Bruce Springsteen

The tour that came as a surprise to many, has entertained Springsteen’s loyal fanbase across the globe, uniting those who have been with him since the beginning with younger fans that have just been introduced to the legendary singer. TPi’s Stew Hume flew to Munich, Germany, to meet the loyal men and women who arguably have the best ‘Boss’ in the world…

It was nearing the end of the show when suddenly a sign being held up from the crowd was caught on camera. I want to sing and play with The Boss, it read on the giant video backwall of the Olympiastadion. With an encouraging cheer from the audience, a 6ft-something security guard was at the barricades to carry a young boy, no older then 10, to the stage. All of a sudden a guitar tech came running from the wings to hand the youngster an acoustic guitar. Before he knew what was happening, he was side-by-side with Bruce Springsteen playing Dancing in the Dark in front of 70,000 fans. Only at a Springsteen show…

Bruce Springsteen and the E Street Band’s The River Tour ‘16 has been out on the road for just over six months entertaining the singer’s global legion of loyal devotees. This was Springsteen’s first tour in two years and came off the back of the release of The Ties That Bind: The River Collection, a boxset released in late 2015 to mark the 35th anniversary of seminal album, The River.

Rally The Troops

This latest tour was a welcome surprise to many Springsteen enthusiasts – amid rumours that he was working on a solo album. the last thing many fans were expecting was a world tour. Tickets went on sale in December with more dates being added in January. In its first incarnation during the US run, Springsteen and the band played The River album in full – but once the tour hit European shores, the set list expanded to include more hits from the singer’s back catalogue.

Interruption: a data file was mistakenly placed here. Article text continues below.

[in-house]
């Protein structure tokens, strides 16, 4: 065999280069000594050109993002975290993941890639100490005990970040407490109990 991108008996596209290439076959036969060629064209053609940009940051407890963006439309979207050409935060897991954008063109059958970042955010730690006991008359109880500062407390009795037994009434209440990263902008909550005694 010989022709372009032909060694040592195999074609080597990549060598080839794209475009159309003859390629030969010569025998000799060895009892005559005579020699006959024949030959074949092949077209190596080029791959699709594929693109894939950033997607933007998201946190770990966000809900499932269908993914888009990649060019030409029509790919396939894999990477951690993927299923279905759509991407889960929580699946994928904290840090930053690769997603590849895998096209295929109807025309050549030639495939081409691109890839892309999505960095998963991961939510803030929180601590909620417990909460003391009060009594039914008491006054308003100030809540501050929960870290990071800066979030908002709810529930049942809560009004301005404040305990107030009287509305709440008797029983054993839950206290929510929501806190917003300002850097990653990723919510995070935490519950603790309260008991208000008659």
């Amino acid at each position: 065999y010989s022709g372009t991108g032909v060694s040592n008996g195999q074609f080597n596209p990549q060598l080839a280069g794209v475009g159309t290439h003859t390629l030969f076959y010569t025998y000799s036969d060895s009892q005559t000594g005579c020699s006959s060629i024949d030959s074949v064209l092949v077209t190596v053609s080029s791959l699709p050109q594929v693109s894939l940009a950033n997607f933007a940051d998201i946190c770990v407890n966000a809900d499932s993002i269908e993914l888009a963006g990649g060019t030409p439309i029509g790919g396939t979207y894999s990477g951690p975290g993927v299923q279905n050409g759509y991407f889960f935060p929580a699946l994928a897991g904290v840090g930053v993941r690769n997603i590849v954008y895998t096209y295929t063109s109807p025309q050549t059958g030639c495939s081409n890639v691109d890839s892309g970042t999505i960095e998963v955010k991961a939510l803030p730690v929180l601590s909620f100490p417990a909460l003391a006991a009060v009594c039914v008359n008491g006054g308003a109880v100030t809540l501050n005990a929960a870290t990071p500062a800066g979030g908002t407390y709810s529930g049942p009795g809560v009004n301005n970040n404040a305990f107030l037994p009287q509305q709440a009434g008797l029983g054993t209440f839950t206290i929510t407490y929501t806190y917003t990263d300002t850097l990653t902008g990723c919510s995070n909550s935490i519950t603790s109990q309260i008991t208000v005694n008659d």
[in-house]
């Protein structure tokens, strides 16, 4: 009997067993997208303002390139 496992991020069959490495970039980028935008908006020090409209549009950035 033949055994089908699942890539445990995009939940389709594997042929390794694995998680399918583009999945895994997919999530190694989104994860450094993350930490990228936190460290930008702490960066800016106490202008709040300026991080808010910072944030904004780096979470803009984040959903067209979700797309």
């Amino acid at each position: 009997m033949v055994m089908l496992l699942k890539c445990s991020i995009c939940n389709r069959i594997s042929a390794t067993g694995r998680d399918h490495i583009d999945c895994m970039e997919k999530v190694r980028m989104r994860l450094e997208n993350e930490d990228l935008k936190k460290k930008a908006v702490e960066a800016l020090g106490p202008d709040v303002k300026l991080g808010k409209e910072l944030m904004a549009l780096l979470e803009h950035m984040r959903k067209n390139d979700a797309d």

Once the wheels were set in motion for the tour, long time Tour Director, George Travis, began to reunite Springsteen’s touring family. Heading up the returning members was Production Manager, Ron Cameron. He told TPi about being invited onto the project: “I first got word that the tour was going ahead in autumn which is not a great deal of time to organise a tour of this scale. But, after putting everything in place, we were ready to move into the rehearsal space at Fort Monmouth, New Jersey in January and then set out on the road.” Also making her return to the production office, for her 14th year, is Production Coordinator, Kelly Shaunessy who explained the logistics of putting together the goliath show. “It certainly was a very quick turn around,” she laughed. “We had less time to prep for the tour than we usually do and were frankly playing catch up while we were still half way through the US leg. But now we are on the European run we have really settled in.”

The 60-strong touring crew was made up of several long-serving members alongside some fresh-faces: “That’s what is great about a Springsteen tour,” Shaunessy said. “We always have some new faces that keep everything fresh alongside the guys who have been with this production for several years and keep the structure.” Cameron added to this, stating the quick turnaround involved in this large scale tour was in part thanks to many veteran crewmembers once again answering the call. “It certainly makes it easier having such a good communication chain between each department and people understand what to expect, not to mention what is expected of them. However, credit really has to go to Tour Director George Travis. He does a fantastic job in pulling all the pieces together.”

After a US run, Bruce Springsteen and the E Street Band visited European shores to complete a run of stadium shows beginning in Barcelona, Spain.
After a US run, Bruce Springsteen and the E Street Band visited European shores to complete a run of stadium shows beginning in Barcelona, Spain.

The River Tour ‘16 tour also saw the return of many suppliers that have worked with The Boss in the past including Morpheus Lighting, Pete’s Big TV, Stageco, TAIT, Edwin Shirley Trucking (EST), Rock-It Cargo and Delico Catering as well as welcoming Clair Global onto the tour for the first time in several years.